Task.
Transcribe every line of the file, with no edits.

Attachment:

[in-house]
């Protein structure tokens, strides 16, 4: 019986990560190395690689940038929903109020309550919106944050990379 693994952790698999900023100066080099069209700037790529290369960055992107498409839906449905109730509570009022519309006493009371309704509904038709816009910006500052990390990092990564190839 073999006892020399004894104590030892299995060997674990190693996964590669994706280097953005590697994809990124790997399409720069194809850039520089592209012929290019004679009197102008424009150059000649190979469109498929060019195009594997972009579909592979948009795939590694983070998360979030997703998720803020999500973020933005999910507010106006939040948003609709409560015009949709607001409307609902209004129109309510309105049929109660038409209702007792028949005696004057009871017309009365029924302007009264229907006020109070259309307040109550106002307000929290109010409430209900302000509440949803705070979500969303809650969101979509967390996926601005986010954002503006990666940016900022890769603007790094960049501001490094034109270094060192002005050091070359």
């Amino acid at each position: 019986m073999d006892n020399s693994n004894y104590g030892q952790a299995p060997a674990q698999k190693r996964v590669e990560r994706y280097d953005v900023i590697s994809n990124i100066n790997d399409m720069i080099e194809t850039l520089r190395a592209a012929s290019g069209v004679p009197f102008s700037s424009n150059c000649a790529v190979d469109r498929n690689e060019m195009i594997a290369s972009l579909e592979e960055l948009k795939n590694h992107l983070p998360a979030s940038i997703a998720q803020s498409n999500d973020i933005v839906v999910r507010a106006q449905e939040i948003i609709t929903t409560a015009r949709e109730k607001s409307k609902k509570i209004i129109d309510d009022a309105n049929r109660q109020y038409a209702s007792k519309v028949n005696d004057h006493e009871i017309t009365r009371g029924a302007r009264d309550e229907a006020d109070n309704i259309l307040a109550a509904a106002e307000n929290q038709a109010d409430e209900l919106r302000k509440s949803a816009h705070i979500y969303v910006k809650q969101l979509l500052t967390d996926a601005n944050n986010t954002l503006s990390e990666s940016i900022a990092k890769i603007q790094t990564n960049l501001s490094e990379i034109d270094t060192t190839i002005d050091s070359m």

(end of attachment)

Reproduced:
[in-house]
């Protein structure tokens, strides 16, 4: 019986990560190395690689940038929903109020309550919106944050990379 693994952790698999900023100066080099069209700037790529290369960055992107498409839906449905109730509570009022519309006493009371309704509904038709816009910006500052990390990092990564190839 073999006892020399004894104590030892299995060997674990190693996964590669994706280097953005590697994809990124790997399409720069194809850039520089592209012929290019004679009197102008424009150059000649190979469109498929060019195009594997972009579909592979948009795939590694983070998360979030997703998720803020999500973020933005999910507010106006939040948003609709409560015009949709607001409307609902209004129109309510309105049929109660038409209702007792028949005696004057009871017309009365029924302007009264229907006020109070259309307040109550106002307000929290109010409430209900302000509440949803705070979500969303809650969101979509967390996926601005986010954002503006990666940016900022890769603007790094960049501001490094034109270094060192002005050091070359």
């Amino acid at each position: 019986m073999d006892n020399s693994n004894y104590g030892q952790a299995p060997a674990q698999k190693r996964v590669e990560r994706y280097d953005v900023i590697s994809n990124i100066n790997d399409m720069i080099e194809t850039l520089r190395a592209a012929s290019g069209v004679p009197f102008s700037s424009n150059c000649a790529v190979d469109r498929n690689e060019m195009i594997a290369s972009l579909e592979e960055l948009k795939n590694h992107l983070p998360a979030s940038i997703a998720q803020s498409n999500d973020i933005v839906v999910r507010a106006q449905e939040i948003i609709t929903t409560a015009r949709e109730k607001s409307k609902k509570i209004i129109d309510d009022a309105n049929r109660q109020y038409a209702s007792k519309v028949n005696d004057h006493e009871i017309t009365r009371g029924a302007r009264d309550e229907a006020d109070n309704i259309l307040a109550a509904a106002e307000n929290q038709a109010d409430e209900l919106r302000k509440s949803a816009h705070i979500y969303v910006k809650q969101l979509l500052t967390d996926a601005n944050n986010t954002l503006s990390e990666s940016i900022a990092k890769i603007q790094t990564n960049l501001s490094e990379i034109d270094t060192t190839i002005d050091s070359m």